How many of you like movies? I’m assuming just about everyone has seen a film that they enjoyed. Well, how many of you would like to make a movie?
Anyone can help make a movie. You don’t have to be an amazing actor or a brilliant artist to participate in the production of a film. You just have to be dedicated.
So how do you make a movie? Cheaply, that’s how. The ultimate way to make a movie is for free. But how do college students make a movie for free?
Well, we are in college and there should be some resources on campus. Turns out, there are resources on campus. But, guess what? You can’t use them.
The Mass Communications department has a policy that cameras and equipment can only be checked out for classroom purposes.
This policy puts up an invisible wall against any filmmaker on campus, forcing us to just sit and drool over the equipment.
I understand the need to protect the investment of the Mass Communications department, but I believe students should have access to this equipment for their personal creative projects as well.
I’m not saying twenty-four hour access to the equipment for everybody. The same restrictions should be applied to non-classroom projects, and maybe there should be even harsher regulations for these personal projects.
However, this incredibly valuable equipment is wasting itself away and leaving a huge hole in the opportunities afforded to students at this institution.
I know that many professors in the Mass Communications department would love for this shift in policy to happen. I also know there is a film club on campus that would explode with excitement if they were allowed a crack at the equipment.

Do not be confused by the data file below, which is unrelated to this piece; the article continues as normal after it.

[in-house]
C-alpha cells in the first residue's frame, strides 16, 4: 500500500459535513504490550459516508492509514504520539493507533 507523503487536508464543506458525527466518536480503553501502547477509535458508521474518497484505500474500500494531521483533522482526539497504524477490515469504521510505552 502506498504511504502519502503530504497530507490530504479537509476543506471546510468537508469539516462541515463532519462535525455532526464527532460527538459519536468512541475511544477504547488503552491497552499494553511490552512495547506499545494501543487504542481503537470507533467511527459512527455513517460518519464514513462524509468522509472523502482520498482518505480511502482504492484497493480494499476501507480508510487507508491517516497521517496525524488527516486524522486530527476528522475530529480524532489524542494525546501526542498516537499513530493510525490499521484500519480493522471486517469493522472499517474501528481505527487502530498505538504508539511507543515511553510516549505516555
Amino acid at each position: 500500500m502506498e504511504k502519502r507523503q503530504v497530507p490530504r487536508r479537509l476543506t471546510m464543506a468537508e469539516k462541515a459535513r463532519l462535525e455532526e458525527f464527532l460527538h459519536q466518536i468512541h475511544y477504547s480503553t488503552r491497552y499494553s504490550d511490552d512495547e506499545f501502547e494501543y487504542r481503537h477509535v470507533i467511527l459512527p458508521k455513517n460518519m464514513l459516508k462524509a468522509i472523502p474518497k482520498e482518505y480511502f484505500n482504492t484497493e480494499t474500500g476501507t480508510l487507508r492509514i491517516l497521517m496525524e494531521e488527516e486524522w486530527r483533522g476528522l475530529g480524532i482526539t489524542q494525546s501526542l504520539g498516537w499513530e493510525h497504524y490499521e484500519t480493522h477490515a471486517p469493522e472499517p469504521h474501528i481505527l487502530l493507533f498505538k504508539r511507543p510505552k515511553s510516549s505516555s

If the department is not comfortable with giving just anyone access to their equipment, they should at least be willing to grant a registered film production club on campus some sort of restricted access to the equipment.
I’m sure many students would be happy to compromise and respect any policies the Mass Communications department would deem necessary for this policy change.
It’s possible some will respond to this plea with something similar to, “Well go buy a camera and do it yourself if you want to make a film so bad.” Most filmmakers on campus have tried. Some have had success and some have not.
But the main problem in almost all of those productions is access to equipment. With the state of the economy and the rising cost of higher education, it is a wonder any college films get made anymore.
I respect the Mass Communications department and I am grateful for the opportunities it has provided me, but I am begging for help.
For the majority of us, this college experience will be the only chance we have at making a film we can be proud of.